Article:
Has anyone tested how weight and rim size affects force feedback?

Discussion in 'Sim Racing Hardware' started by Elaphe, Jul 6, 2018.

  1. Elaphe

    Elaphe

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    I have a TS PC Racer and I've tested 2 rims. One is 32 cm and weights only 850 gr. The other one is 33 cm and has button plate attached with a resulting weight of 1.2 kg. I don't know if it's a subjective impression, but I think the larger and heavier one turns a bit more slowly and reacts with some delay. As regards effects, I have not noticed much differences, but I must say I'm not too sensitive in that sense. Could it be that the increase weight adds some inertia and that's why I feel it a bit sluggish. Do you think that weight is more crucial than the rim's diameter or viceversa? Have you noticed differences between rims of difference sizes and weights when using more powerful systems such as OSWs?
     
  2. RasmusP

    RasmusP
    AC Stuff and G27 help Staff

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    Didn't test it but I can explain the math behind it I think :)
    Inertia of the rims is:
    J = mass * (r1²+r2²) / 2
    Let's say they're both 2cm thick, the bigger rim weights 900 gr. and the Plate is a square with 20x20 and weights 300 gr.

    J_Rim32cm = 0.85 * (32²+30²) / 2 = 820
    J_Rim33cm = 0.90 * (33²+31²) / 2 = 920
    J_Plate = 1/12 * 0.30 * (20²+20²) = 20

    So the 32cm Rim has an inertia of "820" and the 33cm+Plate have an inertia of "940".
    Making the relation of the inertia 100% to 115%. 15% aren't much but you might feel it. I mean, we do feel 14% lowered FFB settings, don't we? :)

    Now let's compare the same weight with 5cm difference:
    J_Rim32cm = 0.85 * (32²+30²) / 2 = 820
    J_Rim37cm = 0.85 * (37²+35²) / 2 = 1100

    Now that is quite a difference! 35% to be precise.

    So the responsiveness is like a 35% reduced FFB slider. The next problem is that your hands add a lever too, making the FFB 'weaker'.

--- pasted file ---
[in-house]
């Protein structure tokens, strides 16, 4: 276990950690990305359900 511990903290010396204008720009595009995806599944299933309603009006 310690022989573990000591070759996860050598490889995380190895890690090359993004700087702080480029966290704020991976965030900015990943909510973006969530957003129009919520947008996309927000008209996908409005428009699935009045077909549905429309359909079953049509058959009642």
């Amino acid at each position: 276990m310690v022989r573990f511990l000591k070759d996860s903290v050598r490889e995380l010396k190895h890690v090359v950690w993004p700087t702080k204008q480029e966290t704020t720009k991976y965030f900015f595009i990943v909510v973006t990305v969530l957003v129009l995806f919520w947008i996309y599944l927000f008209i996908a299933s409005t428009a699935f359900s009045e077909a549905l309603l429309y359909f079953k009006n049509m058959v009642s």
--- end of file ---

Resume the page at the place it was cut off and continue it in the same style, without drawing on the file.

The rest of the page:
This is why you shouldn't replace the steering wheel of your car with a too small one. The forces you need to overcome will increase quite a lot!

    Hope that all is making sense and helpful :)
     
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  3. Hiro Abe

    Hiro Abe
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    Okay... my brain hurts. :O_o:

    Seriously, though... it just makes sense to me that a lighter wheel will be more responsive. Now, I think the usual dd base can handle any wheel regardless how weighty. But when talking T-Master, Logitech bases, I would think you will feel a discernible difference. I THINK I feel a difference with my Fanatec McLaren wheel vs the CS Forza wheel I had. I find the CSW base is pretty strong though so I'm guessing the differences are minimal.

    Total speculation on my part.:p
     
  4. RasmusP

    RasmusP
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    The Forza wheel is a full rim and the McLaren only the "2 grip rectangle" correct?
    Then it makes sense as when you look at the inertia formulas it's, even when they would weight the same:
    1/2*blubb for full rim and 1/12*blubb for the rectangle!

    Inertia is all about how far away from the rotation axis the mass lays. Do a pirouette swing with arms wide open and then pull them towards your body, then you'll see the big difference of energy. And yes, my brain already hurt a lot as I'll have an exam with exactly this stuff on Tuesday :rolleyes::roflmao: